Attenuating effect of Acorus calamus extract in chronic constriction injury induced neuropathic pain in rats: an evidence of anti-oxidative, anti-inflammatory, neuroprotective and calcium inhibitory effects
BMC Complementary and Alternative Medicine volume 11, Article number: 24 (2011)
Acorus calamus (family: Araceae), is an indigenous plant, traditionally it is used as an ingredient of various cocktail preparations and for the management of severe inflammatory disorders in Indian system of medicine. Present study investigated the attenuating role of Acorus calamus plant extract in chronic constriction injury (CCI) of sciatic nerve induced peripheral neuropathy in rats.
Hot plate, plantar, Randall Selitto, Von Frey Hair, pin prick, acetone drop, photoactometer and rota-rod tests were performed to assess degree of thermal, radiant, mechanical, chemical sensation, spontaneous motor activity and motor co-ordination changes respectively, at different time intervals i.e., day 0, 1, 3, 6, 9, 12, 15, 18 and 21. Tissue myeloperoxidase, superoxide anion and total calcium levels were determined after 21st day to assess biochemical alterations. Histopathological evaluations were also performed. Hydroalcoholic extract of Acorus calamus (HAE-AC, 100 and 200 mg/kg, p.o.) and pregabalin (10 mg/kg, p.o.) were administered from the day of surgery for 14 days.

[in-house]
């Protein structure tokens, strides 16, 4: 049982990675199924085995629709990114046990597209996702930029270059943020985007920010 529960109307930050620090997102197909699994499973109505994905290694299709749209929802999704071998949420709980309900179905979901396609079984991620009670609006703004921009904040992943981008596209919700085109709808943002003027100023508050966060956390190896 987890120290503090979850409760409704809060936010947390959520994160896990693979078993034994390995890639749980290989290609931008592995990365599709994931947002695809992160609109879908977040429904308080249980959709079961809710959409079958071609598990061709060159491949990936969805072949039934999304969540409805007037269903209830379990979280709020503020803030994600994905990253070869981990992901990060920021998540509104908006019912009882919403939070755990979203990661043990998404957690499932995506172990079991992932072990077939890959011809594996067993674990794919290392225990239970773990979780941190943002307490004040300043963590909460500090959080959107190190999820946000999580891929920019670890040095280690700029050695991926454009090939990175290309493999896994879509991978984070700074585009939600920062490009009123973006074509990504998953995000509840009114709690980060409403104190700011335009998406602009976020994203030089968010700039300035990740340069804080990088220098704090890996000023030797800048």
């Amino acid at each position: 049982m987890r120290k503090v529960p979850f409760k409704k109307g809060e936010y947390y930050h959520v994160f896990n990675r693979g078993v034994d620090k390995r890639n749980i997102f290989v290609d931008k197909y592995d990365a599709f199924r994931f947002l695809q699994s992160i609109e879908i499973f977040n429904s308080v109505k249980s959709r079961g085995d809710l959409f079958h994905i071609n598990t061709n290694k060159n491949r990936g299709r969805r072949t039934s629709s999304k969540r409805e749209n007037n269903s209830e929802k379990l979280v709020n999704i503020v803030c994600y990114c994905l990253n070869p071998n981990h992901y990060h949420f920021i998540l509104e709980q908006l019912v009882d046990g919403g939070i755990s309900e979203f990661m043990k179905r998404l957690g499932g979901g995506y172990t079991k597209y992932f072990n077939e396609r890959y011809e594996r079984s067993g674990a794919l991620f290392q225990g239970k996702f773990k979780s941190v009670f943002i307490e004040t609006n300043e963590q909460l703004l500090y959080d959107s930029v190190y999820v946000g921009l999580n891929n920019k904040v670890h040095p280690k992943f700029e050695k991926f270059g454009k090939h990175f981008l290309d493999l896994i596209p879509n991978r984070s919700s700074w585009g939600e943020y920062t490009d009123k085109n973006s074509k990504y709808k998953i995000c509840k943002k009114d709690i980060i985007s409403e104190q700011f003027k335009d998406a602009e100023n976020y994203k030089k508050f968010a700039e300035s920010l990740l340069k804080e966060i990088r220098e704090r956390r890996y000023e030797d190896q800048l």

CCI of sciatic nerve significantly induced thermal, radiant, mechanical hyperalgesia and thermal, chemical, tactile allodynia, along with increase in the levels of superoxide anion, total calcium and myeloperoxidase activity. Moreover significant histological changes were also observed. HAE-AC attenuated CCI induced development of painful behavioural, biochemical and histological changes in a dose dependent manner similar to that of pregabalin serving as positive control.